Large mesh networks with many access nodes, and therefore, many possible routing paths, can include a large number of links. One can appreciate that the number of possible routes and the number of possible problem links can be extremely large. One challenge faced by a network operator is verifying operation of the large number of links. The verification should provide the network operator with results that are not so voluminous, and onerous that the results are not useful. The results of the verification are ideally simple enough that the network operator can understand where problem links and problem routing paths exit, so that the network operator can make proper adjustments or modifications to the network.
Degree of Impact of a Link
The degree of impact that a particular link has on the performance of a mesh network is generally largely dependent upon how much the mesh network relies upon the link. Mesh networks (like those shown in
The number of access nodes and clients that depend on a link is dependent upon the routing selections of the mesh network. If the routing selects a poor quality link as an uplink for a large number of access nodes and clients, verification can identify the link, thereby allowing a network manager to mitigate the effects on the mesh network. The link 362 of
Selected Set of Links
A selected set of mesh network routing links includes links that have been identified as having a link quality below a predetermined quality threshold. The determination of what constitutes a set can be defined in several different ways. For example, the set can include links within the mesh network that do not meet a predetermined level of quality (quality as determined by PER, throughput or latency of the link). Other examples of links that can be included with a set are links that do not meet a predetermined quality threshold greater than a predetermined percentage of monitored times. That is, for example, monitoring of the link quality over time can reveal an approximate percentage of time the links fall below a predetermined quality threshold. Both the link quality and the percentage of time the link falls below a threshold can be used to determine whether a link is included within the set of selected links. Another example of links that can be included with the set are links that do not meet a predetermined quality threshold during pre-selected monitored times. For example, the quality of some links may suffer during specific periods of time (for example, specific periods of time during the day). If the periods of poor link quality occur in the middle of the night, for example, this may not be a problem. However, if the periods of poor link quality occur during peak mesh access periods, this poor link quality could be a problem, and warrants including the link in the set. The pre-selected monitored times should be times of high mesh network usage. An embodiment includes the set of selected mesh network routing links being routing links that are do not meet the predetermined quality threshold greater than a predetermined percentage of time during designated high use times of the mesh network.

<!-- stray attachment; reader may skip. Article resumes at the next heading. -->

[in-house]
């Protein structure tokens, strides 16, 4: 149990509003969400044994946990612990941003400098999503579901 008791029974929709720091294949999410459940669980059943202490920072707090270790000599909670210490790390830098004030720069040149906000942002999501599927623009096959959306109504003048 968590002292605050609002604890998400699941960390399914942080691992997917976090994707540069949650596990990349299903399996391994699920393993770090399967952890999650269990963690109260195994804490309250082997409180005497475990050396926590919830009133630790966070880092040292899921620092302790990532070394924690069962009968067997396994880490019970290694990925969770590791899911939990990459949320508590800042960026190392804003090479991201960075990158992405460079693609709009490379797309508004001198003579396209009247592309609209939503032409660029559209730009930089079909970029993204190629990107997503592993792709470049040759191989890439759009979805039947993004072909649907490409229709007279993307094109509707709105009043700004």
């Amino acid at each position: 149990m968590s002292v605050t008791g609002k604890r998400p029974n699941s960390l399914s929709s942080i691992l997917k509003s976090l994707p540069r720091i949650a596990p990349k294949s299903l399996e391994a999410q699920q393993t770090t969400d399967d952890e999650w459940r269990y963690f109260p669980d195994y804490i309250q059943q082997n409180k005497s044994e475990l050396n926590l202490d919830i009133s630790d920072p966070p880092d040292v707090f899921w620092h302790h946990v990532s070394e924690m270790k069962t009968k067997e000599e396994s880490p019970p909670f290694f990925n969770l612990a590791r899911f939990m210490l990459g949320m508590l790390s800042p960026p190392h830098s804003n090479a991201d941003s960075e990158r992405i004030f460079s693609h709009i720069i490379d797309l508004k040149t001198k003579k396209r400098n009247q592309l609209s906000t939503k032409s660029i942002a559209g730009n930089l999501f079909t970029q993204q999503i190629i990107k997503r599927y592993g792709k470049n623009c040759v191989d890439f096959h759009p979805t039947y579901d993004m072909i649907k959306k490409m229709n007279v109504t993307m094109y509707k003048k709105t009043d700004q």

The link list lists and prioritizes identified wireless links according to a degree of impact each identified wireless link has on performance of the mesh network. As previously described, the degree of impact is dependent upon the reliance of the mesh network on the link and/or the link quality of the link.
The link list can also provide the network manager with information about each identified wireless link that allows the network manager to determine whether to add an additional access node, move an existing access node, or select a new transmission channel for the identified wireless link. That is, the link list can include information about the links on the link list that allows the network manager to take corrective actions to mitigate the effects of the listed links. The corrective action is not limited to those listed here. Other embodiments can include the network adaptively mitigating the effects of a poor link. For example, the network could try alternate transmission channels to improve link quality. The network could also tune or adjust smart antennas of devices of the mesh network.
The link list provides information to the network operator that is easy for the network operator to read and understand where problem links are located. Additionally, the information is presented so that the network operator can easily understand how to take corrective action to improve problem links within the mesh network. The information provided to the network manager can include information of noise levels, signal levels or information regarding hidden neighboring devices, associated with signals and devices of the mesh network. A hidden neighbor device can be defined as a device (access node, gateway or client) that a particular other device cannot communicate with, but shares a common upstream device (such as a third access node, or a gateway).
Determination of packet loss requires determining the number of packets that are lost during transmission through a link. The previously described beacons can be used for estimating the packet loss. As described, the beacons can be transmitted at a particular rate (for example, 4 per second). Knowing the transmission rate, the packet loss can be determined by comparing the transmission rate with the rate in which beacons are received. Beacons can be repopulated by intermediate nodes to maintain the transmission rate throughout the mesh network. That is, intermediate access nodes can introduce (repopulate) lost beacons so that the original transmission rate is maintained throughout the mesh network.